The traditional French lunch break is between 12 and 2pm, so you might find that phones go unanswered during this period.
Exactly how strictly this is observed really depends on where you are – in the big cities, especially Paris, it’s increasingly common for workers to take shorter breaks or just work straight through and sometimes your French colleagues might even schedule a meeting during this time.
In smaller towns or rural areas, however, plenty of shops and offices still observe the traditional 12-2 break and in families it’s not uncommon for children to come home from school to have a proper lunch cooked by their parents at home.
So avoid lunchtime.
— Emma Pearson (@LocalFR_Emma) February 1, 2022
In fact if you have a complicated request it’s better not to call after 11.45am – the person will just want to get you off the phone so they can go to lunch – or before 2.10pm – no-one likes being called the second they are back at their desks.
On the plus side, most offices and shops stay open until 6 or 7pm.
During the month of August most French people are at the beach so you can pretty much forget about getting anything done. Try emailing during this period and you’re likely to get a bounce-back saying something like ‘I’m on holiday, contact me in September’.
Likewise many shops shut down for several weeks in the summer while their staff take a well-earned break.
Wise people therefore schedule admin tasks for the autumn.
France has 11 public holidays a year (except if you’re in Alsace-Lorraine in which case there are 13) and naturally offices close on these dates.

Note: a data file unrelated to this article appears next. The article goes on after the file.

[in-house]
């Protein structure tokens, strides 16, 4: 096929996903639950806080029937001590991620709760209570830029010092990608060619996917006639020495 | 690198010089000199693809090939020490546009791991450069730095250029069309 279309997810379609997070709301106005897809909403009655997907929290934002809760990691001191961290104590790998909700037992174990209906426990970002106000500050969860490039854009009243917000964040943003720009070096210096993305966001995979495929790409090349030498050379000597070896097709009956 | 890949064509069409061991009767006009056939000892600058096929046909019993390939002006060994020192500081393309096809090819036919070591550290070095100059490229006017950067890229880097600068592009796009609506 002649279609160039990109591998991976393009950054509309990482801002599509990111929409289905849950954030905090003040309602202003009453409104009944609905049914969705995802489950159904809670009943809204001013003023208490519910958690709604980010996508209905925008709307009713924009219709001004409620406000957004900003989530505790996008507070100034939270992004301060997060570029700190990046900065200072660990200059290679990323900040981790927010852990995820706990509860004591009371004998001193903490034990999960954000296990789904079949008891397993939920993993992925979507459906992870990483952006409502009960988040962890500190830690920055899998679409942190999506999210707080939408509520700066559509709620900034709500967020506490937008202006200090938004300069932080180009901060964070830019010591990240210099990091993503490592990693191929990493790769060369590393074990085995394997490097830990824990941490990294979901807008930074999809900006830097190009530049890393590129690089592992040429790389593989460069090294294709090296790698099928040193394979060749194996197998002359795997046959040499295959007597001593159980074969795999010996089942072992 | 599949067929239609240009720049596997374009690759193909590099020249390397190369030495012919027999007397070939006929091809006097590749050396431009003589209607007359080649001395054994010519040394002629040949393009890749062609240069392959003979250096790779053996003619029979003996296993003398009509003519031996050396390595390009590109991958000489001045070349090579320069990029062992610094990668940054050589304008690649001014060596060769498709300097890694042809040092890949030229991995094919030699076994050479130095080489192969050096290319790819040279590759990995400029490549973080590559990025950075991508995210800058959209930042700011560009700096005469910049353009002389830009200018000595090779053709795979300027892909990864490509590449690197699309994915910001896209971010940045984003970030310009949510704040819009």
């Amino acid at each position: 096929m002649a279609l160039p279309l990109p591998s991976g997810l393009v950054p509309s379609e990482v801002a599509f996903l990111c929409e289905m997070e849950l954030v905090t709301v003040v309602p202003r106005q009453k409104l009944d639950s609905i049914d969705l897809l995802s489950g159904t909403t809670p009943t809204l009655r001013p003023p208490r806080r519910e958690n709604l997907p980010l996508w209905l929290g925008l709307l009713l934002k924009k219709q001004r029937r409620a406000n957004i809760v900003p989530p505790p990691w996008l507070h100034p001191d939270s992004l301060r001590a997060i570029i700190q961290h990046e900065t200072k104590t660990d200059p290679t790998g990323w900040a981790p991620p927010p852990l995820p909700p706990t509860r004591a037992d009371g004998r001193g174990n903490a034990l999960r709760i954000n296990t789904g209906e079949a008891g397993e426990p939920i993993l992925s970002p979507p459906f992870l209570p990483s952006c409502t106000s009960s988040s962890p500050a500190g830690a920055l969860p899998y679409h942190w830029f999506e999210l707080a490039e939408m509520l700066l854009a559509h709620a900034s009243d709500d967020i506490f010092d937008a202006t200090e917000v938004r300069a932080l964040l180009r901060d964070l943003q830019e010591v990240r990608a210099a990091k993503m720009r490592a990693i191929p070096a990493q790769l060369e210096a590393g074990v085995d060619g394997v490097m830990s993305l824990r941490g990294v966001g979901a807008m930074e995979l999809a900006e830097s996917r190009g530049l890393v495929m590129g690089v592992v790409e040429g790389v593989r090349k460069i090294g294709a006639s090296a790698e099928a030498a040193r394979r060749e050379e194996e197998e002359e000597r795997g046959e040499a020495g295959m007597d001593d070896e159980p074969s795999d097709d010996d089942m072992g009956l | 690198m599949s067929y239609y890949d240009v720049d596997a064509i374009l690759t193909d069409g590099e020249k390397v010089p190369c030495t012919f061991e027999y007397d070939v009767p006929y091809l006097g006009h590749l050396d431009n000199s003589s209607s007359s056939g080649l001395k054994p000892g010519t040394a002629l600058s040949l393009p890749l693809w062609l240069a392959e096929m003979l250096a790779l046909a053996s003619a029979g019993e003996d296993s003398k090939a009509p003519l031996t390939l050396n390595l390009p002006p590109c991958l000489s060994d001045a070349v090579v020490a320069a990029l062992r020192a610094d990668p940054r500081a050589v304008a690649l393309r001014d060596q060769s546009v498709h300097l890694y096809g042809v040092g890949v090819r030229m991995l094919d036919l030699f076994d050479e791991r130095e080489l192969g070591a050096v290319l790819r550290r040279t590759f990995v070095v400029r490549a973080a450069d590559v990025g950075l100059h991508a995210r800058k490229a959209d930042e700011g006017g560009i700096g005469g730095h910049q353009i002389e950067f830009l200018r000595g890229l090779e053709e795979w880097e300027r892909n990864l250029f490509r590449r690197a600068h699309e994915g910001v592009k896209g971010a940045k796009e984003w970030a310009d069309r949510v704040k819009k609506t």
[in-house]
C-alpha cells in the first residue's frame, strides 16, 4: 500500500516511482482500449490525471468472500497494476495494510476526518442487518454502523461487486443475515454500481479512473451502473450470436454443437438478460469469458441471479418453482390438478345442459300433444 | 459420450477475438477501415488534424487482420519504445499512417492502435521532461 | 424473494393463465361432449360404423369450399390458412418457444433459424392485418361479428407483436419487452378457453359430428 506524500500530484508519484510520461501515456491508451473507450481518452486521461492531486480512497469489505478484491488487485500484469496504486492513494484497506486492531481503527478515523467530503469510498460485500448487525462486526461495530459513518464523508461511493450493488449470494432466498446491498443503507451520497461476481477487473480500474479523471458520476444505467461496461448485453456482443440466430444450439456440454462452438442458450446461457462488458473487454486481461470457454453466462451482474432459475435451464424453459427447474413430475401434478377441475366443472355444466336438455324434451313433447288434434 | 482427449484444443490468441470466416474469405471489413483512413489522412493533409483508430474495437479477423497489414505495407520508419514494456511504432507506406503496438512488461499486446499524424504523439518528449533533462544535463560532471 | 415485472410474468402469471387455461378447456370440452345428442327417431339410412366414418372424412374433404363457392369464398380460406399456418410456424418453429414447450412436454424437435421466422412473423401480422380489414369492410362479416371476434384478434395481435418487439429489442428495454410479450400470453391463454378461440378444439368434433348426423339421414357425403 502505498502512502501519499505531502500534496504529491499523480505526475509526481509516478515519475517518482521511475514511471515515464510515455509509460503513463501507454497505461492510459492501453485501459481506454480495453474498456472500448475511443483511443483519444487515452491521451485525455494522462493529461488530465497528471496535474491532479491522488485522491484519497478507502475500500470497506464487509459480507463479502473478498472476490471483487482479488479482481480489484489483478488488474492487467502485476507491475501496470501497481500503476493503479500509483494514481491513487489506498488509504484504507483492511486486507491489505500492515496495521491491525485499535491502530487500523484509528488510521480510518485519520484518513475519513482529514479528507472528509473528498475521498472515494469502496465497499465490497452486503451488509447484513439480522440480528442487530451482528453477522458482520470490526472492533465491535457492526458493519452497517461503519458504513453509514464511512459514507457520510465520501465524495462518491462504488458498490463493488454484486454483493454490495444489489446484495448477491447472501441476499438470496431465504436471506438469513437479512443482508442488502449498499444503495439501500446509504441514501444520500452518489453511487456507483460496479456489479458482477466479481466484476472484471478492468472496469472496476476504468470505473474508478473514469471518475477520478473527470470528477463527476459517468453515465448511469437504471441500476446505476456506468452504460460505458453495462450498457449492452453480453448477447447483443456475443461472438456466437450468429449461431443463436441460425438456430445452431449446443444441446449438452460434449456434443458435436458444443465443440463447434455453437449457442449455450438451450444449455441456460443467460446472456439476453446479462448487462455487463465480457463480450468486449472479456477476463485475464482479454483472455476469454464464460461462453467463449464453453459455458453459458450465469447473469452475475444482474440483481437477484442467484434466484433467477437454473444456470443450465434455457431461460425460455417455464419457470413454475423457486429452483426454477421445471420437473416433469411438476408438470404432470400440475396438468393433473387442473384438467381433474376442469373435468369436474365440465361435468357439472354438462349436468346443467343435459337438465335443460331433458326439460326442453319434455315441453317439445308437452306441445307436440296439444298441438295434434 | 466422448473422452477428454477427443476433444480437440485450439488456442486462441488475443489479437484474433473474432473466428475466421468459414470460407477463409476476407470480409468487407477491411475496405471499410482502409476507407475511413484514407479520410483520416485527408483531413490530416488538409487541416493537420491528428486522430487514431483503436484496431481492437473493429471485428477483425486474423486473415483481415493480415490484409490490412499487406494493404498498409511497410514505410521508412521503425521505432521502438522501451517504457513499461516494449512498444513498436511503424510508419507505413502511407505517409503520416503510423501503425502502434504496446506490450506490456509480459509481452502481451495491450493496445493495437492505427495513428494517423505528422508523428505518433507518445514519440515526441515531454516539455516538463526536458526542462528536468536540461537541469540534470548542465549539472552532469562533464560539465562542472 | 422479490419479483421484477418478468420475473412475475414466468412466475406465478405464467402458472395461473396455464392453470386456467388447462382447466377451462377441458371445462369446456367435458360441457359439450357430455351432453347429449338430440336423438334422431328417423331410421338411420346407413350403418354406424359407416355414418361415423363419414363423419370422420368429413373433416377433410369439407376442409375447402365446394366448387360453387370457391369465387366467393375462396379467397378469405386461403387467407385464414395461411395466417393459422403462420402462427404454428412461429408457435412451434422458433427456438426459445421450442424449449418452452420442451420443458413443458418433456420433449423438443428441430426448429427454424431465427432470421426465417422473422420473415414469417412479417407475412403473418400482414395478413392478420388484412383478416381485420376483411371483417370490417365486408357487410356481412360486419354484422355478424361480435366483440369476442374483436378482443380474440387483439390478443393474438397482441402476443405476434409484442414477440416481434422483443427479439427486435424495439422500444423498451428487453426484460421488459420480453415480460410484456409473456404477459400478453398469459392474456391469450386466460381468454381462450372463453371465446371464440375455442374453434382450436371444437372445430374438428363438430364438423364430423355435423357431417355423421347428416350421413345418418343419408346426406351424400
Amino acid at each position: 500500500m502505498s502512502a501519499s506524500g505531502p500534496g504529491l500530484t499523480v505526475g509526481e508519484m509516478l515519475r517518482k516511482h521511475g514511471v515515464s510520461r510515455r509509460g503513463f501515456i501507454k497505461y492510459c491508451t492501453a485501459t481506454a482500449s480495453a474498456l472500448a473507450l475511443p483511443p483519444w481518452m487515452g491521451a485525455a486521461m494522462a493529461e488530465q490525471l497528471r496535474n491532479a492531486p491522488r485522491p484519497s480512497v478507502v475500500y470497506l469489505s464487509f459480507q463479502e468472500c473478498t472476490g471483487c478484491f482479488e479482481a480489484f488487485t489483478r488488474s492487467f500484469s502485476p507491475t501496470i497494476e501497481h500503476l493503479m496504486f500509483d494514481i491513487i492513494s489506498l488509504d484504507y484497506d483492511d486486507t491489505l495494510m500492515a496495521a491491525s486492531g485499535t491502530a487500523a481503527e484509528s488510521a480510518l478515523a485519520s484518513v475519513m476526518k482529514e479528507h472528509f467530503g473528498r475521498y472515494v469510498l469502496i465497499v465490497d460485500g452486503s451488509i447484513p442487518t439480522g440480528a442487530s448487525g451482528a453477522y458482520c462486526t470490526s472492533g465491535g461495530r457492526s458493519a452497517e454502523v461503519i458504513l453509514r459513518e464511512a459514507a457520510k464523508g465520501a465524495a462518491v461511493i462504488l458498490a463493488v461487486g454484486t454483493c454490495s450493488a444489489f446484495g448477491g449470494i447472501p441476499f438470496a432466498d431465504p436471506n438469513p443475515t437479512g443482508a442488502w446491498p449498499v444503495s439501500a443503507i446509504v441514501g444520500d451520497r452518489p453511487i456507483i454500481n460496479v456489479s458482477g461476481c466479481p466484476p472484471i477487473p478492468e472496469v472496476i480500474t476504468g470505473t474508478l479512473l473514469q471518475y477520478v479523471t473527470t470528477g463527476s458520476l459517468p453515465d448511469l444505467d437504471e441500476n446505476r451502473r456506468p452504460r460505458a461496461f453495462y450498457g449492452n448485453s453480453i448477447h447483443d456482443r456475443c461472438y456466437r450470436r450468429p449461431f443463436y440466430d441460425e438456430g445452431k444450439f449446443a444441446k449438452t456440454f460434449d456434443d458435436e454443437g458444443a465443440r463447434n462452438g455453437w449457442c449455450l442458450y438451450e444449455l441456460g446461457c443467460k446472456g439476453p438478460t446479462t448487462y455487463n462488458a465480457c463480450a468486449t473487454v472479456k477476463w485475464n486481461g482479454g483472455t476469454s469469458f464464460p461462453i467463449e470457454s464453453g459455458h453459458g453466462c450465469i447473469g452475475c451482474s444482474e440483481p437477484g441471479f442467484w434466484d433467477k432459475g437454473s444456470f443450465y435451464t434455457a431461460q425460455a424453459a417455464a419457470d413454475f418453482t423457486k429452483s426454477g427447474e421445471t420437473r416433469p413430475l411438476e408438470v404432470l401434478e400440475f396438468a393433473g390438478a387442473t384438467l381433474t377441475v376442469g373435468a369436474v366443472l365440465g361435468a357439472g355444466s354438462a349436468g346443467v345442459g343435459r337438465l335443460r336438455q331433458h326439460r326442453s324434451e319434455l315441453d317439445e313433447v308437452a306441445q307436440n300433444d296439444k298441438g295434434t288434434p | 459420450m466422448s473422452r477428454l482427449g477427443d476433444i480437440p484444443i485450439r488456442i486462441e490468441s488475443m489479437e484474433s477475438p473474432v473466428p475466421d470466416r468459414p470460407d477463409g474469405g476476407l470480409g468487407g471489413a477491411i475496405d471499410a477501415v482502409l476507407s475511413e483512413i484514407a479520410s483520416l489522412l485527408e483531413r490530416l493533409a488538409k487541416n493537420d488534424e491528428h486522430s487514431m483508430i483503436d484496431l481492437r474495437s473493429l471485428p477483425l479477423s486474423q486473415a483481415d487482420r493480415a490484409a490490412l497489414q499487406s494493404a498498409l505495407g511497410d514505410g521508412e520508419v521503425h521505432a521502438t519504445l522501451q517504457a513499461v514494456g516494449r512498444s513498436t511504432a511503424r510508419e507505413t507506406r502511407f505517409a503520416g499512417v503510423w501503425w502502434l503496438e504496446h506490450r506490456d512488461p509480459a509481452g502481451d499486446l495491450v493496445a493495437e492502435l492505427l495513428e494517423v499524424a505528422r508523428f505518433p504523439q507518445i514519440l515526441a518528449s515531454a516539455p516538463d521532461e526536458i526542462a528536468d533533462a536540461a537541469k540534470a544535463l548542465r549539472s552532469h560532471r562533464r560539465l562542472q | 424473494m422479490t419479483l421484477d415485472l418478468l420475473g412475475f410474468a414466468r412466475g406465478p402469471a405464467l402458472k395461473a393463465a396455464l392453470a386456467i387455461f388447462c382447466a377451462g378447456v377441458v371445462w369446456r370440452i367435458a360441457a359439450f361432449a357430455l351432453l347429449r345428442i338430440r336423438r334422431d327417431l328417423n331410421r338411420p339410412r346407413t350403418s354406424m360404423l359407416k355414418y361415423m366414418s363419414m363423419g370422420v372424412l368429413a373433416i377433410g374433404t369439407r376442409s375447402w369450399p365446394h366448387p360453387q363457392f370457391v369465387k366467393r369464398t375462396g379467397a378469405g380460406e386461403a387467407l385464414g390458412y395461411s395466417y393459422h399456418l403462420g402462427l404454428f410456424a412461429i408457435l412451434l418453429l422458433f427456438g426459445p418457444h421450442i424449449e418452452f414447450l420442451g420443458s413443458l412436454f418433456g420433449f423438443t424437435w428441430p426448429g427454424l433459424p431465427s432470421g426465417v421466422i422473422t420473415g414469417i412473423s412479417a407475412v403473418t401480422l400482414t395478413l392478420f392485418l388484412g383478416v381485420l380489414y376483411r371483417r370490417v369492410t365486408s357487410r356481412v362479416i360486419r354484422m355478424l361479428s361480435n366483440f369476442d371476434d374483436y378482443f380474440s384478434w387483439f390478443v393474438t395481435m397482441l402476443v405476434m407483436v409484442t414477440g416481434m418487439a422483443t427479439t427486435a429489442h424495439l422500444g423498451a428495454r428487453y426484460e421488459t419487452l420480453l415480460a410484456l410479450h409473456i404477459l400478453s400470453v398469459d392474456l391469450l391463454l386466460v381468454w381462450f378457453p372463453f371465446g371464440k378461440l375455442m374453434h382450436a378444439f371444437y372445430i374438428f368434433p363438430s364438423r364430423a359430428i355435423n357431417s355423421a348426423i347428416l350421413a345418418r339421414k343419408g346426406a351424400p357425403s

Some are obvious like Christmas, but there are several slightly more obscure ones like the Christian festival of Assumption (it’s in August) or the day that World War II ended in Europe (May) that can catch you out. It’s best to keep the public holiday calendar to hand at all times.
READ ALSO The 2022 French holiday calendar
The day before or after a public holiday
This is not because the employee is likely to be nursing a hangover, it’s due to the fine French tradition of faire le pont.
French public holidays are celebrated on the actual date, which means they are on a different day of the week. And if the holiday happens to fall on either a Tuesday or a Thursday, French employees like to faire le pont (do the bridge) and use a single day of their holiday leave to create a four-day weekend. This can mean that offices are lightly staffed on the days surrounding a public holiday.
February, Easter, November, Christmas
It’s not as pronounced as the August break, but naturally French parents like to take time off during the school holidays.
And remember that half-term/mid-term holidays in French schools last for two weeks, not one.
Lest this all sound overly negative about French work culture (and to be clear, we’re all for the French protecting their work-life balance, which is a major reason why people move here) there are also some advantages to the French system, namely that most public administration services have offices that you can visit on a walk-in basis.
Anyone who has ever entered the labyrinth of misery that is the phone system for the UK’s tax office HMRC will be delighted to know that in France, if you have a question about tax, you can just walk in to your local tax office and ask the employee to help/explain the system to you. In many offices they’re actually pretty friendly and helpful.